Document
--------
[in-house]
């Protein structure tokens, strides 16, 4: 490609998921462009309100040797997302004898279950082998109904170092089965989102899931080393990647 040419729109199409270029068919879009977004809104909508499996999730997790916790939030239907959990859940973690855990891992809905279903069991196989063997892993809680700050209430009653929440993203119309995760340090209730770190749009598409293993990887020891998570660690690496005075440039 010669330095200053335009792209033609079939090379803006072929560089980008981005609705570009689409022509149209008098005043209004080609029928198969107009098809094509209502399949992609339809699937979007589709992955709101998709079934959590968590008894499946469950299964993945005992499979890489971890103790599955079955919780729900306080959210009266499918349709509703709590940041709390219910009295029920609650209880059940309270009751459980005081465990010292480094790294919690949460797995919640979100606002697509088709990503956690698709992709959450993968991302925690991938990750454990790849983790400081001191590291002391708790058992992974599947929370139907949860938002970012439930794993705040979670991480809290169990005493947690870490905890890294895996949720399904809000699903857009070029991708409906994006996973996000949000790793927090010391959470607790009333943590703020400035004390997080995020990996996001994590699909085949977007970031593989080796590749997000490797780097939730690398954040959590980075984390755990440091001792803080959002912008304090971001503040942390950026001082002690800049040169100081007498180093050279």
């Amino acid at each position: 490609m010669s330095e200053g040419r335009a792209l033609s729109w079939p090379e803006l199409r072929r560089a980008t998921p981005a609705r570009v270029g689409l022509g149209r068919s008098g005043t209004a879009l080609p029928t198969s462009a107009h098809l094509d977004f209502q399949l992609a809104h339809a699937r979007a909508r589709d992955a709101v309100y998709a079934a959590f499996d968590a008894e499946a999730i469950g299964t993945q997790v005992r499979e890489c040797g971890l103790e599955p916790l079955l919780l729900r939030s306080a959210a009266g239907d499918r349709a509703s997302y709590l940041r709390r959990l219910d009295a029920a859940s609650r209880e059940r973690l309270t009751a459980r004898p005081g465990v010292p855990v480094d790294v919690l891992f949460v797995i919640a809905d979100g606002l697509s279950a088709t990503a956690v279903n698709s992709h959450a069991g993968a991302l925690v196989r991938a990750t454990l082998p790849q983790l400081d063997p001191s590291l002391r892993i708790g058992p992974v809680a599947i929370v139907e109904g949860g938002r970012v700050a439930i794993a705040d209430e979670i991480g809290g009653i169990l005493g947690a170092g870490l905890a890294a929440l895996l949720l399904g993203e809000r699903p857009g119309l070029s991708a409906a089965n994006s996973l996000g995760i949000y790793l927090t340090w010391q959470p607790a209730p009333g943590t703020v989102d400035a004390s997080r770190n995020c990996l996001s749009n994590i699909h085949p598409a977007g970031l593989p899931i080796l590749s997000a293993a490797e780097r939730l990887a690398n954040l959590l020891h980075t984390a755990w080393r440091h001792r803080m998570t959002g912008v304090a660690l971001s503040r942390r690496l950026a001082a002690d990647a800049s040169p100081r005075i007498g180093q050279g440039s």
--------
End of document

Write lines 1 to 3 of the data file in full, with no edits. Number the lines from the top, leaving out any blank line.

[in-house]
């Protein structure tokens, strides 16, 4: 490609998921462009309100040797997302004898279950082998109904170092089965989102899931080393990647 040419729109199409270029068919879009977004809104909508499996999730997790916790939030239907959990859940973690855990891992809905279903069991196989063997892993809680700050209430009653929440993203119309995760340090209730770190749009598409293993990887020891998570660690690496005075440039 010669330095200053335009792209033609079939090379803006072929560089980008981005609705570009689409022509149209008098005043209004080609029928198969107009098809094509209502399949992609339809699937979007589709992955709101998709079934959590968590008894499946469950299964993945005992499979890489971890103790599955079955919780729900306080959210009266499918349709509703709590940041709390219910009295029920609650209880059940309270009751459980005081465990010292480094790294919690949460797995919640979100606002697509088709990503956690698709992709959450993968991302925690991938990750454990790849983790400081001191590291002391708790058992992974599947929370139907949860938002970012439930794993705040979670991480809290169990005493947690870490905890890294895996949720399904809000699903857009070029991708409906994006996973996000949000790793927090010391959470607790009333943590703020400035004390997080995020990996996001994590699909085949977007970031593989080796590749997000490797780097939730690398954040959590980075984390755990440091001792803080959002912008304090971001503040942390950026001082002690800049040169100081007498180093050279």
């Amino acid at each position: 490609m010669s330095e200053g040419r335009a792209l033609s729109w079939p090379e803006l199409r072929r560089a980008t998921p981005a609705r570009v270029g689409l022509g149209r068919s008098g005043t209004a879009l080609p029928t198969s462009a107009h098809l094509d977004f209502q399949l992609a809104h339809a699937r979007a909508r589709d992955a709101v309100y998709a079934a959590f499996d968590a008894e499946a999730i469950g299964t993945q997790v005992r499979e890489c040797g971890l103790e599955p916790l079955l919780l729900r939030s306080a959210a009266g239907d499918r349709a509703s997302y709590l940041r709390r959990l219910d009295a029920a859940s609650r209880e059940r973690l309270t009751a459980r004898p005081g465990v010292p855990v480094d790294v919690l891992f949460v797995i919640a809905d979100g606002l697509s279950a088709t990503a956690v279903n698709s992709h959450a069991g993968a991302l925690v196989r991938a990750t454990l082998p790849q983790l400081d063997p001191s590291l002391r892993i708790g058992p992974v809680a599947i929370v139907e109904g949860g938002r970012v700050a439930i794993a705040d209430e979670i991480g809290g009653i169990l005493g947690a170092g870490l905890a890294a929440l895996l949720l399904g993203e809000r699903p857009g119309l070029s991708a409906a089965n994006s996973l996000g995760i949000y790793l927090t340090w010391q959470p607790a209730p009333g943590t703020v989102d400035a004390s997080r770190n995020c990996l996001s749009n994590i699909h085949p598409a977007g970031l593989p899931i080796l590749s997000a293993a490797e780097r939730l990887a690398n954040l959590l020891h980075t984390a755990w080393r440091h001792r803080m998570t959002g912008v304090a660690l971001s503040r942390r690496l950026a001082a002690d990647a800049s040169p100081r005075i007498g180093q050279g440039s």